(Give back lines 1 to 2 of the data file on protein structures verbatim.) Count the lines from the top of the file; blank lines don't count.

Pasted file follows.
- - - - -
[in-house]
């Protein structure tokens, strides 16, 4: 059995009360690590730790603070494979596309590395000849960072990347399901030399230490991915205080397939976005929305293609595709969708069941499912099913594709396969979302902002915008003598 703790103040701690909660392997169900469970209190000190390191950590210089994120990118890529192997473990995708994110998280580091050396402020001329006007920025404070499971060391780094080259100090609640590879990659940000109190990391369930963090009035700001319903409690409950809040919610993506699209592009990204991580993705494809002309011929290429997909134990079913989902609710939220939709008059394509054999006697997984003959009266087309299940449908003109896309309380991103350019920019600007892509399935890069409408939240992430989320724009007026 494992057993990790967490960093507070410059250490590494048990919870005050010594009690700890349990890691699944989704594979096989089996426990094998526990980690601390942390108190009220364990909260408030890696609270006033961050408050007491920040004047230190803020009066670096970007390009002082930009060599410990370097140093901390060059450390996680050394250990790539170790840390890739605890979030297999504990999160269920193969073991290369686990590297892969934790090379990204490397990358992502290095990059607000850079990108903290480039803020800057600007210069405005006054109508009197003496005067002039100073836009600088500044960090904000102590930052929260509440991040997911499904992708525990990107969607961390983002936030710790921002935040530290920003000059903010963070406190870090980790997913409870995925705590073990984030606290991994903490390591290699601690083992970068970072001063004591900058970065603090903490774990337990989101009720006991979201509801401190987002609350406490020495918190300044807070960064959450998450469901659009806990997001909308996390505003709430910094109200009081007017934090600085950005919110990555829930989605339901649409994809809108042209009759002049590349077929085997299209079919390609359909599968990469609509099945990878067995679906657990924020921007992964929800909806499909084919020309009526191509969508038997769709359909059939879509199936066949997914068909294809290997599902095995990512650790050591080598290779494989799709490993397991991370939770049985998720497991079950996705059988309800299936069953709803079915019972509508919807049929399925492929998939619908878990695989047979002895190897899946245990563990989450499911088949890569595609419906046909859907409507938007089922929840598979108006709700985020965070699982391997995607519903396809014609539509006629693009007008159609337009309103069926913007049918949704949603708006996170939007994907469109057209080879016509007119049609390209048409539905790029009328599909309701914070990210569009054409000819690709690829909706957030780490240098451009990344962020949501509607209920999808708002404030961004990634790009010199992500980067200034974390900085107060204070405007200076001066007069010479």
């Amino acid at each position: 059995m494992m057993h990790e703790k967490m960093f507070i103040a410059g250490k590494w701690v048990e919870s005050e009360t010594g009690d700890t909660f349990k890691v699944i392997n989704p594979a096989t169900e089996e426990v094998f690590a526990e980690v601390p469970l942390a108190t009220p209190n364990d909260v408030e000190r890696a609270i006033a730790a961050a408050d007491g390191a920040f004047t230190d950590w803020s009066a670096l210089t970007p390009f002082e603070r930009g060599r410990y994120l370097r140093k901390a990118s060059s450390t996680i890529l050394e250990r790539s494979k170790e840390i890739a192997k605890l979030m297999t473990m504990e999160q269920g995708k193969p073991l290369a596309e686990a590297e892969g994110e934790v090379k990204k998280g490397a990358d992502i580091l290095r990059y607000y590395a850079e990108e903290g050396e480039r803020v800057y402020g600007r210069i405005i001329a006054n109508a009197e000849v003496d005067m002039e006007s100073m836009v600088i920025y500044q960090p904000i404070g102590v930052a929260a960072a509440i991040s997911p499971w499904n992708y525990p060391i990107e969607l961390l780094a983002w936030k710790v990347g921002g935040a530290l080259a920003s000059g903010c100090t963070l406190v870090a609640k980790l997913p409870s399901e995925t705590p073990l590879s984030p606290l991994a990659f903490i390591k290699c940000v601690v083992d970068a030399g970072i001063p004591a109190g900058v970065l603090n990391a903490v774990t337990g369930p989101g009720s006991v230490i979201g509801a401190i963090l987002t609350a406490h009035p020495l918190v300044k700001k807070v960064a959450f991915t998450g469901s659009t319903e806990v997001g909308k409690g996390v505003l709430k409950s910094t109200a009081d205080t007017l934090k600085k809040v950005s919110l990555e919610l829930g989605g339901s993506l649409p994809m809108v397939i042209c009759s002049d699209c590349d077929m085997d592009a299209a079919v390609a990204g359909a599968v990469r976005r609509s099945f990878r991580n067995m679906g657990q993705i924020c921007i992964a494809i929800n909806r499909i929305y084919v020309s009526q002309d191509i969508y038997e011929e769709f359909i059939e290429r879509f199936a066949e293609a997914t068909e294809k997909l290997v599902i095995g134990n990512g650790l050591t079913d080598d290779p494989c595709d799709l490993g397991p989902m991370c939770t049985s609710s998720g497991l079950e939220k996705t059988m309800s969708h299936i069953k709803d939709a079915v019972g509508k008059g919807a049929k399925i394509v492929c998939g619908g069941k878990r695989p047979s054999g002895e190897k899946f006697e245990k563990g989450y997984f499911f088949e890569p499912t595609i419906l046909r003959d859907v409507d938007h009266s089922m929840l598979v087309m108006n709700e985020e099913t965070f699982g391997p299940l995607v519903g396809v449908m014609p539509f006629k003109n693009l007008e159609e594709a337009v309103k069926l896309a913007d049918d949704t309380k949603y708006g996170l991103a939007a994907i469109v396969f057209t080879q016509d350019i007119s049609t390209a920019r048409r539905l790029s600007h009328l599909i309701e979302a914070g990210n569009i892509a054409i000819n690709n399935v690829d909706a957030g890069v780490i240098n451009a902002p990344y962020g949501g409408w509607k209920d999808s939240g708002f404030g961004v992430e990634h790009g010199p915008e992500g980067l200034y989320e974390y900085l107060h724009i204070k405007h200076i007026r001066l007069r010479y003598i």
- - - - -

[in-house]
């Protein structure tokens, strides 16, 4: 059995009360690590730790603070494979596309590395000849960072990347399901030399230490991915205080397939976005929305293609595709969708069941499912099913594709396969979302902002915008003598 703790103040701690909660392997169900469970209190000190390191950590210089994120990118890529192997473990995708994110998280580091050396402020001329006007920025404070499971060391780094080259100090609640590879990659940000109190990391369930963090009035700001319903409690409950809040919610993506699209592009990204991580993705494809002309011929290429997909134990079913989902609710939220939709008059394509054999006697997984003959009266087309299940449908003109896309309380991103350019920019600007892509399935890069409408939240992430989320724009007026 494992057993990790967490960093507070410059250490590494048990919870005050010594009690700890349990890691699944989704594979096989089996426990094998526990980690601390942390108190009220364990909260408030890696609270006033961050408050007491920040004047230190803020009066670096970007390009002082930009060599410990370097140093901390060059450390996680050394250990790539170790840390890739605890979030297999504990999160269920193969073991290369686990590297892969934790090379990204490397990358992502290095990059607000850079990108903290480039803020800057600007210069405005006054109508009197003496005067002039100073836009600088500044960090904000102590930052929260509440991040997911499904992708525990990107969607961390983002936030710790921002935040530290920003000059903010963070406190870090980790997913409870995925705590073990984030606290991994903490390591290699601690083992970068970072001063004591900058970065603090903490774990337990989101009720006991979201509801401190987002609350406490020495918190300044807070960064959450998450469901659009806990997001909308996390505003709430910094109200009081007017934090600085950005919110990555829930989605339901649409994809809108042209009759002049590349077929085997299209079919390609359909599968990469609509099945990878067995679906657990924020921007992964929800909806499909084919020309009526191509969508038997769709359909059939879509199936066949997914068909294809290997599902095995990512650790050591080598290779494989799709490993397991991370939770049985998720497991079950996705059988309800299936069953709803079915019972509508919807049929399925492929998939619908878990695989047979002895190897899946245990563990989450499911088949890569595609419906046909859907409507938007089922929840598979108006709700985020965070699982391997995607519903396809014609539509006629693009007008159609337009309103069926913007049918949704949603708006996170939007994907469109057209080879016509007119049609390209048409539905790029009328599909309701914070990210569009054409000819690709690829909706957030780490240098451009990344962020949501509607209920999808708002404030961004990634790009010199992500980067200034974390900085107060204070405007200076001066007069010479």